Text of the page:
Billion Dollar Bake Sale — Texas schools took a beating from both Wendy Davis and Greg Abbott during their latest and last debate, but there is some good news for the system that’s continuously behind the nation. “The state-run public endowment known as the Permanent School Fund has reached a record-high value in 2014, making it the largest educational endowment in the country,” according to the Austin American-Statesman. “Funded by proceeds from the sale of sulfur and water royalties, oil, gas, lease rentals and other sources, the endowment has grown from its initial $2 million investment in 1854 to approximately $37.7 billion in market value as of June 30.” As the story explains, “Approximately $30.6 billion of the fund is managed by the State Board of Education and $7.1 billion by the School Land Board. Day-to-day oversight of the fund is handled by staff at the Texas Education Agency and the General Land Office. A portion of the fund is allocated every year to help purchase instructional materials and pay a portion of education costs in Texas school districts — with more than $23 billion distributed to schools since 1960.” If only Texas had, like, a billion more. Or, as Abbott proposed during the debate: build the program and then the money will come.
Found Girl — Missing children stories rarely have a happy ending, especially after the child has been gone for more than a decade. Fortunately, one such lucky case occurred recently. Greg Allen, whose daughter was kidnapped by her mother when she four years old, was found in Mexico and is en route back to her father, 12 years after she disappeared. Based on the Houston Chronicle story, Allen deserves a Dad of the Decade award. “[Allen] launched a site called FindSabrina.org and kept a bedroom ready for his daughter at his home,” according to the piece. “When he got a tip about her whereabouts in Mexico he moved to the country for a month to learn Spanish and launch an official search.” The rescue itself was “conducted by the Mexican Federal Authority, FBI and U.S. Marshals … Both Sabrina and her mother were discovered in a small town southeast of Mexico City.”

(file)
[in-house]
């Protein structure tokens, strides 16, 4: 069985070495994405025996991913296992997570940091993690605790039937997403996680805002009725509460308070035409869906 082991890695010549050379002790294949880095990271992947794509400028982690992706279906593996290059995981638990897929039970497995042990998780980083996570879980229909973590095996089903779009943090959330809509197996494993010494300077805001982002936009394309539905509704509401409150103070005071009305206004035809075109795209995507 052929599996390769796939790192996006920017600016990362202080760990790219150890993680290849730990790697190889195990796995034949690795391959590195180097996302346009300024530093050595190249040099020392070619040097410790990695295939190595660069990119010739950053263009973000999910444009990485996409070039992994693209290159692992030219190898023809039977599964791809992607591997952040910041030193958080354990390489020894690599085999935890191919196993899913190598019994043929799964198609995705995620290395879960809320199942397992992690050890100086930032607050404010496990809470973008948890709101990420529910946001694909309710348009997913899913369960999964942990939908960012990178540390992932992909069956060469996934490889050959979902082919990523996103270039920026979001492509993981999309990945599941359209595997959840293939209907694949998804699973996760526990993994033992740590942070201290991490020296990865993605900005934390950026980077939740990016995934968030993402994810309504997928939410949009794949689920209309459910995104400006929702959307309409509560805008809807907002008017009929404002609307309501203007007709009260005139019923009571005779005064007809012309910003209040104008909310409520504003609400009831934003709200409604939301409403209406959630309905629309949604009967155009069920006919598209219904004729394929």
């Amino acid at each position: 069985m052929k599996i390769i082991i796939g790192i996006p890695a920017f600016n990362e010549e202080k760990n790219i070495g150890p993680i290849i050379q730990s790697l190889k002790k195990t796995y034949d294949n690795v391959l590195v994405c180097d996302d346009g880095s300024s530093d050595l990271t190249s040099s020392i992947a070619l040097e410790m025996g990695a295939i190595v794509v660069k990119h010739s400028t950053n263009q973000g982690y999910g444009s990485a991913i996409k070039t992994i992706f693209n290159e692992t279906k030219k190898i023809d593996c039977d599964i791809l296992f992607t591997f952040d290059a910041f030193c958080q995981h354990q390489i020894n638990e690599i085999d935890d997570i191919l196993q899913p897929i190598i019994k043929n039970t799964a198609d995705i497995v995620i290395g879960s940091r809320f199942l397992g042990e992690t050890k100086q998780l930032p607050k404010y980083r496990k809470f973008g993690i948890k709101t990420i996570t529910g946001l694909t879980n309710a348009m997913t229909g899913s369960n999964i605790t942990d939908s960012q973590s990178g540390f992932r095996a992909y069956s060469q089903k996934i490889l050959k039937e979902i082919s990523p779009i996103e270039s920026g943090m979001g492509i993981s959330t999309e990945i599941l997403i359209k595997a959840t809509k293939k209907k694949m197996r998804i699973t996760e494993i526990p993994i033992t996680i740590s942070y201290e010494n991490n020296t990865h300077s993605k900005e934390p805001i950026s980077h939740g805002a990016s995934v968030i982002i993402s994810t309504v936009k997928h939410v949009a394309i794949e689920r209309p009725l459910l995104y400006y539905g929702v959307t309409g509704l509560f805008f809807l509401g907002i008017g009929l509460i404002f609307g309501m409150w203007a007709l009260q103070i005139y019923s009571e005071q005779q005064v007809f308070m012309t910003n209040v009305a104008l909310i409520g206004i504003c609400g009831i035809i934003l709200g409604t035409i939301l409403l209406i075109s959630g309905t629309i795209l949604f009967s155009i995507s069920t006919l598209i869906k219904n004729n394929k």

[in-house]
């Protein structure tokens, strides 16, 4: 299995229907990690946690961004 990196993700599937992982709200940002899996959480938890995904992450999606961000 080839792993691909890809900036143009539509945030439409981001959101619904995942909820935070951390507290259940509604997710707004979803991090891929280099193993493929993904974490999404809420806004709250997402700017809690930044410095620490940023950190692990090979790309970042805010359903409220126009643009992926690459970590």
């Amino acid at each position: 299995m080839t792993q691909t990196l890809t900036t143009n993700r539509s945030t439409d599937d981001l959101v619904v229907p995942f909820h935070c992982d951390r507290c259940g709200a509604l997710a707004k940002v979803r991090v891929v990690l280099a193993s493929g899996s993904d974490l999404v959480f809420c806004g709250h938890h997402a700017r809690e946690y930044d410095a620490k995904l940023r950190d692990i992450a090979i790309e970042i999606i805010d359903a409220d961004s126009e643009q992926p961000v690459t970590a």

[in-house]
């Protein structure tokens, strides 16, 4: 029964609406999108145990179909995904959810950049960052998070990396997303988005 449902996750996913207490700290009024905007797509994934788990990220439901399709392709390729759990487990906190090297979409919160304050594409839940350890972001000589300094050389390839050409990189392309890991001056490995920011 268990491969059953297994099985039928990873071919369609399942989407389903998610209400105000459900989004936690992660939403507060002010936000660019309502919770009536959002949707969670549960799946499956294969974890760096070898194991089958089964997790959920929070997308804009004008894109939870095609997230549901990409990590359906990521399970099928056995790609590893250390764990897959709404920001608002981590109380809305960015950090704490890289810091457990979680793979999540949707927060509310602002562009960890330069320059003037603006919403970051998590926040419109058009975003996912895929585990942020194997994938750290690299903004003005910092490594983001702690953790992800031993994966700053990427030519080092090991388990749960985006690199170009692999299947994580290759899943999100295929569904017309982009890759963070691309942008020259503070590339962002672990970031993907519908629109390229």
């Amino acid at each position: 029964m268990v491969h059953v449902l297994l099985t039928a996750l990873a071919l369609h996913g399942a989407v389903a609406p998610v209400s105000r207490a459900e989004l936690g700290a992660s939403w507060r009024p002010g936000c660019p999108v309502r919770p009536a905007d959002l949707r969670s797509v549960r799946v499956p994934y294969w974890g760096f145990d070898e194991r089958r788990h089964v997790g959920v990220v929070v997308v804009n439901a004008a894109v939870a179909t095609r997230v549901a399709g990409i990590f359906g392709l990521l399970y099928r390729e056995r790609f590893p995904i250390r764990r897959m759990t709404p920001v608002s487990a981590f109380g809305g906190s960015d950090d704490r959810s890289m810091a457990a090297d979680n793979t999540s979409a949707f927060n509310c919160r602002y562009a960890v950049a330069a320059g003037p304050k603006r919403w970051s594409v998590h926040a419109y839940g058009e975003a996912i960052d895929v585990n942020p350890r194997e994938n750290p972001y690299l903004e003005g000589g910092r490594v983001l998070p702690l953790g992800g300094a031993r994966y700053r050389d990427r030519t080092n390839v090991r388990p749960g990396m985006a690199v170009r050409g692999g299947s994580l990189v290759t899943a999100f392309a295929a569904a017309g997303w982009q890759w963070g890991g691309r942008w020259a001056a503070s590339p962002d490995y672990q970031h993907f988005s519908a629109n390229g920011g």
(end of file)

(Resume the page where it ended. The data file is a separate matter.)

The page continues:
Free To Give — Good news for those San Antonio residents who occasionally like to give their spare change to the less fortunate: you won’t be arrested for the effort. “Police Chief William McManus has dropped a proposal that would have made it illegal to give money to panhandlers,” reports the San Antonio Express-News. Sometimes, it seems, the collective good really does win out. “The concept had initial support from some members of the council, but they backed away from it after significant public outcry.” But officials still want the alms-passing done in an orderly fashion. “The Police Department has since developed a different plan that doesn’t require passing an ordinance prohibiting giving. It’s mounting a public-awareness campaign that encourages people to give money to Haven for Hope, the city’s designated agency for addressing homelessness.”